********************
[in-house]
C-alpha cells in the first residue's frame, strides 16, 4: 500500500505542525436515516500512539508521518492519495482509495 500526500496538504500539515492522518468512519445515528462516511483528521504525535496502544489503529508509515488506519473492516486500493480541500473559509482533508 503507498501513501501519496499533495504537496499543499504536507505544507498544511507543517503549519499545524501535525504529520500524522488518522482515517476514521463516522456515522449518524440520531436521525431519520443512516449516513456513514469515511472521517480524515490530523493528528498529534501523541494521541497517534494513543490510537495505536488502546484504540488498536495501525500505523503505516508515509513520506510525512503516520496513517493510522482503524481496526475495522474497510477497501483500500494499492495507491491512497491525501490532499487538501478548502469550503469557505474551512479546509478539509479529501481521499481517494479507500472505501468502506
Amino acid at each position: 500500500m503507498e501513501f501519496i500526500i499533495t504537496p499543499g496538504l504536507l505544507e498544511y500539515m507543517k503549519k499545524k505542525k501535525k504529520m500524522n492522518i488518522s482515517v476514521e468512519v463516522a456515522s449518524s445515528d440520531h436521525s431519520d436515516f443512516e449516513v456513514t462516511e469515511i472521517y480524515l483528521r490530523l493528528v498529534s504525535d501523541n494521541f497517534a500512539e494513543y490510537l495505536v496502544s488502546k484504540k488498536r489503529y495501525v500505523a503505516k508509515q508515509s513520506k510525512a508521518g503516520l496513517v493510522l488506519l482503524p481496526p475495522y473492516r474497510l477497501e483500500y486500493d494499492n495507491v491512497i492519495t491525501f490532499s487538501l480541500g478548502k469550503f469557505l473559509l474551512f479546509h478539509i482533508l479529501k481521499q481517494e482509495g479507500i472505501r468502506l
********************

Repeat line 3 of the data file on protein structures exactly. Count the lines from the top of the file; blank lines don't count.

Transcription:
Amino acid at each position: 500500500m503507498e501513501f501519496i500526500i499533495t504537496p499543499g496538504l504536507l505544507e498544511y500539515m507543517k503549519k499545524k505542525k501535525k504529520m500524522n492522518i488518522s482515517v476514521e468512519v463516522a456515522s449518524s445515528d440520531h436521525s431519520d436515516f443512516e449516513v456513514t462516511e469515511i472521517y480524515l483528521r490530523l493528528v498529534s504525535d501523541n494521541f497517534a500512539e494513543y490510537l495505536v496502544s488502546k484504540k488498536r489503529y495501525v500505523a503505516k508509515q508515509s513520506k510525512a508521518g503516520l496513517v493510522l488506519l482503524p481496526p475495522y473492516r474497510l477497501e483500500y486500493d494499492n495507491v491512497i492519495t491525501f490532499s487538501l480541500g478548502k469550503f469557505l473559509l474551512f479546509h478539509i482533508l479529501k481521499q481517494e482509495g479507500i472505501r468502506l